The 55th Division was a first-line Territorial Army Division made up of units from Liverpool and West Lancashire. It never served overseas, forming part of the Home Forces throughout the war, latterly in a training role . It comprised of:
164th Infantry Brigade (9th Kings Regt., 1/4 South Lancashire Regt., 2/4 South Lancashire Regt.)
165th Infantry Brigade (5th Kings Regt., 1st Liverpool Scottish, 2nd Liverpool Scottish)
199th Infantry Brigade (2/8 Lancashire Fusiliers, 6th Manchester’s, 7th Manchester’s)
Prior to the German invasion of Holland in May 1940, 55th Div was responsible for the East coast from (excluding) Foulness Island to (excluding) Lowestoft. The 2nd London Division came under the command of 55th Division.
Above: Area under the command of 55th Div - Home Defence upto mid-May
The 55th Division Home Defence Scheme notes the expected form of enemy attack was either an airborne or seaborne landing of troops with the objective of raids against RDF stations, aerodromes and ports. The aim of the attacks would be to destroy points of national interest, to cause disorganization and with combined air attacks cause panic.
The system of defence was to hold certain troops in readiness at four hours notice as follows:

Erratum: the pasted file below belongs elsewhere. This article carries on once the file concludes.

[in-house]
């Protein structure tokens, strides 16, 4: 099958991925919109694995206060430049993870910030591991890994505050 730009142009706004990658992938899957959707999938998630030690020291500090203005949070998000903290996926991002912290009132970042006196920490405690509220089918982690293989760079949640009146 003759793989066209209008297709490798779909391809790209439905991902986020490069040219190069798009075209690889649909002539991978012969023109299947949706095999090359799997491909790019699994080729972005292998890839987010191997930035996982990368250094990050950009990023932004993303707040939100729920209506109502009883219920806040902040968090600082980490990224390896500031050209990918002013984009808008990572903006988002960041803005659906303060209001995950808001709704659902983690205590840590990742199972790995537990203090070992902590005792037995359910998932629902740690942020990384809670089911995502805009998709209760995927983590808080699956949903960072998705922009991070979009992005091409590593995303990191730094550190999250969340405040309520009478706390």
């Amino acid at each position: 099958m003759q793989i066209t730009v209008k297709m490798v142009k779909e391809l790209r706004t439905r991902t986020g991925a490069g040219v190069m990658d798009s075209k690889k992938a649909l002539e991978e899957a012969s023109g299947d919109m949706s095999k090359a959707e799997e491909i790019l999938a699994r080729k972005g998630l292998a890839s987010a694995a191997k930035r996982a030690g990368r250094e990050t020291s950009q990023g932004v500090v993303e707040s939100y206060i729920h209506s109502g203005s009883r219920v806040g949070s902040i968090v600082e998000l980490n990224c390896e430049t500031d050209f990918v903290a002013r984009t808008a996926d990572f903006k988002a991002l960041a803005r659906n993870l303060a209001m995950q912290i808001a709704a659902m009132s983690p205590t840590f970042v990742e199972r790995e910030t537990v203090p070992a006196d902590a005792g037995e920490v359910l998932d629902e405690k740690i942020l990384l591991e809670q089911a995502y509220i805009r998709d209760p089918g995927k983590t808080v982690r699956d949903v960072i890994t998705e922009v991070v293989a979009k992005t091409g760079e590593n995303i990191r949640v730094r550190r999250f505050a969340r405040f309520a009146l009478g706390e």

Immediate Assistance Platoons – these would provide assistance to RDF stations and aerodromes at the scale of one platoon per RDF station/aerodrome.
Emergency Platoons – sufficient troops would be held at a state of readiness to move at short notice to the assistance of any point that would require their presence. This would likely include vulnerable points other than RDF stations and aerodromes, the relief of Immediate Assistance platoons or dealing with saboteurs or parachutists.
All other troops would be at 24 hours notice.
Following the German invasion of Holland, Code word “Julius” was issued (“Julius Cesar" Plan). On May 16th it was decided that 55th Division would cease to have control over2nd London Division. To reflect these changes in circumstances a new Home Defence Scheme was issued.